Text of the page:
Dead Fingers - Lost in Mississippi
Dead Fingers [honor] the classic sounds of rock n’ roll, piano, ringing guitars, frame songs that have a distinctly southern sense of place. The songwriting is brilliant, from gentle love songs about missing each other on tour… to [a song] which describes unspeakable loss. While some of the tunes have a spare, Americana vibe, but they’ll also throw down an ethereal, string-laden number… Kate and Taylor sing so beautifully together one would easily assume they’ve been performing together for years and years, but they actually started joining one another on stage in 2005 and began playing together around 2008 in what became Dead Fingers.
—Migrate Music News
Taylor Hollingsworth and Kate Taylor singing together is a match made in heaven, (or maybe hell, if the devil has anything to do with this, which would not be surprising). You might know Taylor from previous solo albums or bands but most likely from Conor Oberst and the Mystic Valley Band. He was the guitar player who also wrote and sang Snake Hill and Air Mattress on the album “Outer South”. If you’ve seen Maria Taylor play then you have most likely seen Kate in her band either playing keys, drums, or bass, and most importantly, harmonizing the soft beautiful back ground melodies.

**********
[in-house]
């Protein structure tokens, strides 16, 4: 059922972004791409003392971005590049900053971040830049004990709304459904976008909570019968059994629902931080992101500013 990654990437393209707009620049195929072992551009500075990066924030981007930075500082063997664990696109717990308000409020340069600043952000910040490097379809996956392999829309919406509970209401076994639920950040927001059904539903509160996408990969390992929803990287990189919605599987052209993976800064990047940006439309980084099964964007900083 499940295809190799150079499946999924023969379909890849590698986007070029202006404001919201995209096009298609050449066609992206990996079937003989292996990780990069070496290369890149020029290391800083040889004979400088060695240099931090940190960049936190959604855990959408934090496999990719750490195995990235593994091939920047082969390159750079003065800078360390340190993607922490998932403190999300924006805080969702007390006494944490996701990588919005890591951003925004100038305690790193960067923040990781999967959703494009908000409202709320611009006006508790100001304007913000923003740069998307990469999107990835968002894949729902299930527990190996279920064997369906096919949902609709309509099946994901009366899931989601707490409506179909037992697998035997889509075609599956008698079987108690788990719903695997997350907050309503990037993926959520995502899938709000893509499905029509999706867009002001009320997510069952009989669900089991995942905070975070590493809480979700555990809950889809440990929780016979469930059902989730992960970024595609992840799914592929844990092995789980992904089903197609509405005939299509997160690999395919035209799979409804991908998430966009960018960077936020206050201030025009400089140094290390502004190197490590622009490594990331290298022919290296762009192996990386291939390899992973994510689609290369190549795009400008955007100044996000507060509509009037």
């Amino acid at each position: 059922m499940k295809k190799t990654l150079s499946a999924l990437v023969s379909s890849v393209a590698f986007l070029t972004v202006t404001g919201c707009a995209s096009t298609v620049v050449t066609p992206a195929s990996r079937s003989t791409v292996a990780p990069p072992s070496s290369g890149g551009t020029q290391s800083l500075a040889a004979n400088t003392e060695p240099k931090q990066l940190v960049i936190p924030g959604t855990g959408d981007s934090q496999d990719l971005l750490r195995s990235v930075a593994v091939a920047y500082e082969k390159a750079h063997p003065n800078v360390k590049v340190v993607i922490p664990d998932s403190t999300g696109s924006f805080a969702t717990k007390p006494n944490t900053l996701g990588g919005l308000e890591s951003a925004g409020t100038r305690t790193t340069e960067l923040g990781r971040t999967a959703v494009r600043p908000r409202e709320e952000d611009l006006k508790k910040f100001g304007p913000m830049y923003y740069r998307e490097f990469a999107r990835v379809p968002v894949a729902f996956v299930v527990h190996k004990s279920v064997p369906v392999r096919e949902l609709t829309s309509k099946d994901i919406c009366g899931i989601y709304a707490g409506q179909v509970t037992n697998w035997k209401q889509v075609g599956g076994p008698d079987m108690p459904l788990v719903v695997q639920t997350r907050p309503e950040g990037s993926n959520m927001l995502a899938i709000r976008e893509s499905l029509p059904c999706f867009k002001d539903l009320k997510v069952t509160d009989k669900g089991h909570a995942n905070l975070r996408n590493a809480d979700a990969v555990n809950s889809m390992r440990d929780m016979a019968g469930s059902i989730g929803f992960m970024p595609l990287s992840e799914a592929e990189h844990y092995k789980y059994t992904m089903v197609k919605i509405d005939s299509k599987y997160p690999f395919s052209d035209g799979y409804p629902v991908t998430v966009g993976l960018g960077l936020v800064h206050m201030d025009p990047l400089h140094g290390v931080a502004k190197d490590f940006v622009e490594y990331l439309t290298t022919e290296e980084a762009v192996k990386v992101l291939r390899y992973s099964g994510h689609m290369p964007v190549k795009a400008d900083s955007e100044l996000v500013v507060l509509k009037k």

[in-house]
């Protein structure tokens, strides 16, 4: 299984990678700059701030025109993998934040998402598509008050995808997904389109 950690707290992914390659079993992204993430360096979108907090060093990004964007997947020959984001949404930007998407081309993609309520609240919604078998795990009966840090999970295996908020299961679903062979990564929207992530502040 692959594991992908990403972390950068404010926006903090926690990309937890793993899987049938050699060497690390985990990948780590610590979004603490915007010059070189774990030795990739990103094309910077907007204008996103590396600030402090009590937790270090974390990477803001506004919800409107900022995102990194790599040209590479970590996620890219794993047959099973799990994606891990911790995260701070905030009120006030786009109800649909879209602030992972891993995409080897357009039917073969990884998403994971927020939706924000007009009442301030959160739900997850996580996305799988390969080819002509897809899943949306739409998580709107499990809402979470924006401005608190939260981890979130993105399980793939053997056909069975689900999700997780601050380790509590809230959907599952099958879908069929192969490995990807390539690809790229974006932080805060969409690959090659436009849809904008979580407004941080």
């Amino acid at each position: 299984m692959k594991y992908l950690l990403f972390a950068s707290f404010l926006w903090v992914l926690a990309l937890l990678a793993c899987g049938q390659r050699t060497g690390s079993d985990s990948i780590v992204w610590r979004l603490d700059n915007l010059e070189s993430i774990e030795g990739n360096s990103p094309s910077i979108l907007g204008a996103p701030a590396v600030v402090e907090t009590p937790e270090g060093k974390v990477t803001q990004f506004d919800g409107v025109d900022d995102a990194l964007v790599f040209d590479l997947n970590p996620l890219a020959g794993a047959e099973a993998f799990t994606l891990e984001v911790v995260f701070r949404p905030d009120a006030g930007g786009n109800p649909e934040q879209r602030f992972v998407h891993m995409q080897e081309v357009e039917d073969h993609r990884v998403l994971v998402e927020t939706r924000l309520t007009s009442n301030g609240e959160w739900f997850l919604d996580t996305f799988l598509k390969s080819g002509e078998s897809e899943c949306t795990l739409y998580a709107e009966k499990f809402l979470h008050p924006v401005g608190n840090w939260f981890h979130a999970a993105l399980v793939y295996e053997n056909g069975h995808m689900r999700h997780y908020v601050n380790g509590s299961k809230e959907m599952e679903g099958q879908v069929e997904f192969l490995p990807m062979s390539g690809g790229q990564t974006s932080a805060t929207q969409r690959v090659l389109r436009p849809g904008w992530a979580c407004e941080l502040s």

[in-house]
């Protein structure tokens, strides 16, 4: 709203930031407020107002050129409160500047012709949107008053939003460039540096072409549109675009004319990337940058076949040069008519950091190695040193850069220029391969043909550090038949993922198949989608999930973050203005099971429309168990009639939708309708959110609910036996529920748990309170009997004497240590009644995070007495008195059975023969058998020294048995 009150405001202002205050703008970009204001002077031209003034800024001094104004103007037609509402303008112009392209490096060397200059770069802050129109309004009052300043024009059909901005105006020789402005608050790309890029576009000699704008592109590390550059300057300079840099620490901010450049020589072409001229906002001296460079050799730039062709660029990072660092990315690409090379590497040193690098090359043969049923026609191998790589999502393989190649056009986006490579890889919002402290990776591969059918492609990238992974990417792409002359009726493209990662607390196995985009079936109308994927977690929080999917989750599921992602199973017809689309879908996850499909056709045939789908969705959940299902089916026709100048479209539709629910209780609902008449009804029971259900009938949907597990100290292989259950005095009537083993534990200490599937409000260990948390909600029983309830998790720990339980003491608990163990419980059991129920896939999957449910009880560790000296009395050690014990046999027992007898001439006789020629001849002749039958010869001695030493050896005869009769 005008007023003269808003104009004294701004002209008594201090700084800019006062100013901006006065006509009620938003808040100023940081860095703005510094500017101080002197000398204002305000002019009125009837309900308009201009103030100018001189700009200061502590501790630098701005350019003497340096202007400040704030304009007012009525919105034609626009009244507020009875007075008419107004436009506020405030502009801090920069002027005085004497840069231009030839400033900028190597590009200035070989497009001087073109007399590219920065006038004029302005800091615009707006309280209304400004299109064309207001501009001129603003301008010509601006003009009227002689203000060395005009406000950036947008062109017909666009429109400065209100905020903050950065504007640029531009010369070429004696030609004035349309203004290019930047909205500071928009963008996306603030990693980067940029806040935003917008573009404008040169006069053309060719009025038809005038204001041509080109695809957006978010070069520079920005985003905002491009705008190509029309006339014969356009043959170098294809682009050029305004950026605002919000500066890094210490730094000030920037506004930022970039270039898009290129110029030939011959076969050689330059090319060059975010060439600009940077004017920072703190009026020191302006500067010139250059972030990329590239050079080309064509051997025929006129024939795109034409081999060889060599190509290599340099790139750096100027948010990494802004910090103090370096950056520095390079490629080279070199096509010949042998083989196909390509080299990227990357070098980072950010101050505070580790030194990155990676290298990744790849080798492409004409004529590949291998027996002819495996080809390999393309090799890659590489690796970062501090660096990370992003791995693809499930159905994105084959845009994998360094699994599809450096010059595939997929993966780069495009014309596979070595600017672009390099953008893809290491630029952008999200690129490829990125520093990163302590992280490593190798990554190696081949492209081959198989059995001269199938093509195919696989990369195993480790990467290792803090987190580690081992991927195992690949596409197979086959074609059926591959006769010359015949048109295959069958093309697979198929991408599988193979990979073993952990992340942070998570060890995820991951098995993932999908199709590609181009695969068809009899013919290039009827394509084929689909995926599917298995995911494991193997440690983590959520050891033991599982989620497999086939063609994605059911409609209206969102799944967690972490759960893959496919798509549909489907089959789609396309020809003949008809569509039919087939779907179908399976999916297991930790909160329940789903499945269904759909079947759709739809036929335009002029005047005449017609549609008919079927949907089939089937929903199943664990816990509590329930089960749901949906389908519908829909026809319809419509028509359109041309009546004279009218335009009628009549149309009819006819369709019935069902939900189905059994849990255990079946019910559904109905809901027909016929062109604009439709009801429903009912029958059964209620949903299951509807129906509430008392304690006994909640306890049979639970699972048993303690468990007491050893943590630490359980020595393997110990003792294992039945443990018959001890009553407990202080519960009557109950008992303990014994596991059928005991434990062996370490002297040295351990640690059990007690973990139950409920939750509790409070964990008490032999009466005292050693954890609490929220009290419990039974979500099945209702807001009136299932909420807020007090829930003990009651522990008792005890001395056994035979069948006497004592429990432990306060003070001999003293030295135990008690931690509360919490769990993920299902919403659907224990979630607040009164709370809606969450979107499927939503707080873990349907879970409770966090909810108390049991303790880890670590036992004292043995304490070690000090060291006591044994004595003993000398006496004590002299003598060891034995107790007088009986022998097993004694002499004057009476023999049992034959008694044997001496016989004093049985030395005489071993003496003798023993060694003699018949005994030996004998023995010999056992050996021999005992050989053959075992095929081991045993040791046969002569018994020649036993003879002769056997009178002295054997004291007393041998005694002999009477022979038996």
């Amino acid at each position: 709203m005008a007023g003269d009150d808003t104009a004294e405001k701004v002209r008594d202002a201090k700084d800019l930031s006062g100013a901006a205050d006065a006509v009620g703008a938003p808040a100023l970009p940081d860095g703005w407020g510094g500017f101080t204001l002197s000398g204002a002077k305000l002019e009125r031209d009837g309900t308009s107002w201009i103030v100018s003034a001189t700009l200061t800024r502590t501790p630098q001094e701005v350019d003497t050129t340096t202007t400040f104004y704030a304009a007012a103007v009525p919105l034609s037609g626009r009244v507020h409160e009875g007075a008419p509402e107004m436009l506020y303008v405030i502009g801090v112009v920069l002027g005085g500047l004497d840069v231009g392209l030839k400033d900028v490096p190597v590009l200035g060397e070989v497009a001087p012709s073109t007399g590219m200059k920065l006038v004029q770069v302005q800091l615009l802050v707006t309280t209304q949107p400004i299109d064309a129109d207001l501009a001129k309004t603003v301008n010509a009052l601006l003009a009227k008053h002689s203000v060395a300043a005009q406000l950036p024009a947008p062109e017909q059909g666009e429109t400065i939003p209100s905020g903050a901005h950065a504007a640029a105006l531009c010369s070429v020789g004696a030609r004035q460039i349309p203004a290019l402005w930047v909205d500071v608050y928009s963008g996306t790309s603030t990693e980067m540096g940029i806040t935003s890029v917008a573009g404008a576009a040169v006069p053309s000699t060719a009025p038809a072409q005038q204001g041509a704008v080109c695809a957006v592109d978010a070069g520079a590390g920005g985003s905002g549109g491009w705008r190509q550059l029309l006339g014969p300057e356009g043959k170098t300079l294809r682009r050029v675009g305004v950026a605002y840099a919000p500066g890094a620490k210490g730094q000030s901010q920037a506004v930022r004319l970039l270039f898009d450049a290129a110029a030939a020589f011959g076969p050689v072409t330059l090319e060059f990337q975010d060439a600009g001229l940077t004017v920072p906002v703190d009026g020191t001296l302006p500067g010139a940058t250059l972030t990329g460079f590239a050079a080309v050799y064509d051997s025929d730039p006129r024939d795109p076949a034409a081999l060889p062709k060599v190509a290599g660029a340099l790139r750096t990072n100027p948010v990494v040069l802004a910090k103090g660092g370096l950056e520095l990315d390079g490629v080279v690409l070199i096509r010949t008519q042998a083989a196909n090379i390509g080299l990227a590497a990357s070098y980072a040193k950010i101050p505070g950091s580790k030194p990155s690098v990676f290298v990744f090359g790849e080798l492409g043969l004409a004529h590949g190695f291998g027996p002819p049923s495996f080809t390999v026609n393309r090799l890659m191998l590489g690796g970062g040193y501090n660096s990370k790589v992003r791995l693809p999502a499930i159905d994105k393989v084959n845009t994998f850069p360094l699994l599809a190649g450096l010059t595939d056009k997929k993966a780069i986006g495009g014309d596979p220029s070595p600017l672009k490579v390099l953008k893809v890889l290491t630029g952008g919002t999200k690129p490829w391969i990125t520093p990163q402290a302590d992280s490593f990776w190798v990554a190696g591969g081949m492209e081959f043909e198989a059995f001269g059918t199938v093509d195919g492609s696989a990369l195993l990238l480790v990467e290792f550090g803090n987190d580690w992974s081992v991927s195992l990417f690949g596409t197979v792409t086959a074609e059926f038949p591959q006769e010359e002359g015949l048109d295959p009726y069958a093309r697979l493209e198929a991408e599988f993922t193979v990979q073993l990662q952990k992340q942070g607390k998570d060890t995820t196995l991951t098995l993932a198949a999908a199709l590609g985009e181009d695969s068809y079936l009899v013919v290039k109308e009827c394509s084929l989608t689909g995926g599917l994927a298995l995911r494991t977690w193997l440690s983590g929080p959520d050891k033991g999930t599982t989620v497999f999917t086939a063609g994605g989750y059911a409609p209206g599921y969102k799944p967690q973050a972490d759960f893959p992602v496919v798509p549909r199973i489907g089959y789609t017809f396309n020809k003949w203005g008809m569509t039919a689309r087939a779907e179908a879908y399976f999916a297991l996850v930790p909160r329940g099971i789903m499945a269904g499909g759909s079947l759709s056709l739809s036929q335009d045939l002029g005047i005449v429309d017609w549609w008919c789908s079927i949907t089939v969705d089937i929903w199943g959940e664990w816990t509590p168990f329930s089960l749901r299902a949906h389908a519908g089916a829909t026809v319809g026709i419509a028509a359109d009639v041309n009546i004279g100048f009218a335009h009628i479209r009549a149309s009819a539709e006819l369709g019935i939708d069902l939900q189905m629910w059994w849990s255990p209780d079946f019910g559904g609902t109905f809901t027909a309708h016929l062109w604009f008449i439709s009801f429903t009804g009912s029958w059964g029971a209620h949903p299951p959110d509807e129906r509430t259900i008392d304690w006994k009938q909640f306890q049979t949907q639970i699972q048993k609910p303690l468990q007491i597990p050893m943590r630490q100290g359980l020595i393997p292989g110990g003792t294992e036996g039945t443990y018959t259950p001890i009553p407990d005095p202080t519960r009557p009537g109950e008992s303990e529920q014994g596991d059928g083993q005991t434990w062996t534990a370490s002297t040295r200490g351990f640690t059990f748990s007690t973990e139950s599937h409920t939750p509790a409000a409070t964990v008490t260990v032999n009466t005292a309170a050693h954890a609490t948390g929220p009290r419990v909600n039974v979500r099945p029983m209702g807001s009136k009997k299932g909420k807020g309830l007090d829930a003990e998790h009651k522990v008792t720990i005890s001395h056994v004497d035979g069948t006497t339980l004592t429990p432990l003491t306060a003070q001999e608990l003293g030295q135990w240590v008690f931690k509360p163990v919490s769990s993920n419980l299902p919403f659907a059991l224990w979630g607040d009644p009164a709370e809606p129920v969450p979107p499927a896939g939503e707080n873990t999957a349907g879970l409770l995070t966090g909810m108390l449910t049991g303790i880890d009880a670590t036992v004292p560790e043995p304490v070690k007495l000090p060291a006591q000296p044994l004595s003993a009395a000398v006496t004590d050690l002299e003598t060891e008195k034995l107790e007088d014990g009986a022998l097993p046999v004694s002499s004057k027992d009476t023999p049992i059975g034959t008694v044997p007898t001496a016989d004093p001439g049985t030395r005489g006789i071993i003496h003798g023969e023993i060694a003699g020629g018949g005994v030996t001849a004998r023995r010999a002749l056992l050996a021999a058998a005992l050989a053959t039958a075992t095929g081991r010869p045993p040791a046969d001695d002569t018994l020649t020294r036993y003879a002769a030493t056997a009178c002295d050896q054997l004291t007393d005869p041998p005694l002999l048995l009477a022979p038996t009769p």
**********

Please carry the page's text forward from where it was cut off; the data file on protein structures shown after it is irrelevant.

Nowadays, Kate and Taylor have joined hand in hand and formed a band. Ladies and Gentlemen, “Dead Fingers”, might just be what you’ve been waiting for! In a time when guy-girl duo’s are becoming quite popular, this one is not just some gimmick, however perfect the timing and package may be. You would almost think Kate was married to her manager, or record label exec., who was having them act like they were romantic just to sell tickets and albums. But in fact, this Alabama duo are recently married and the two just recorded their first self titled full length with Bruce Watson (RL Burnside, Junior Kimbrough, Iggy and the Stooges, AA Bondy), and is being released on Big Legal Mess/ Fat Possum Records early 2012. While showing a wide range of styles, ranging from duet styled songs like those of John Prine and Iris DeMent, X, or Lee Hazelwood and Ann Margaret, to straight up great classic rock bands like the Stones, Beatles, or even Traveling Wilburys, this band should find a nice home with fans of more current duo’s like She and Him, Jenny and Johnny, or Civil Wars.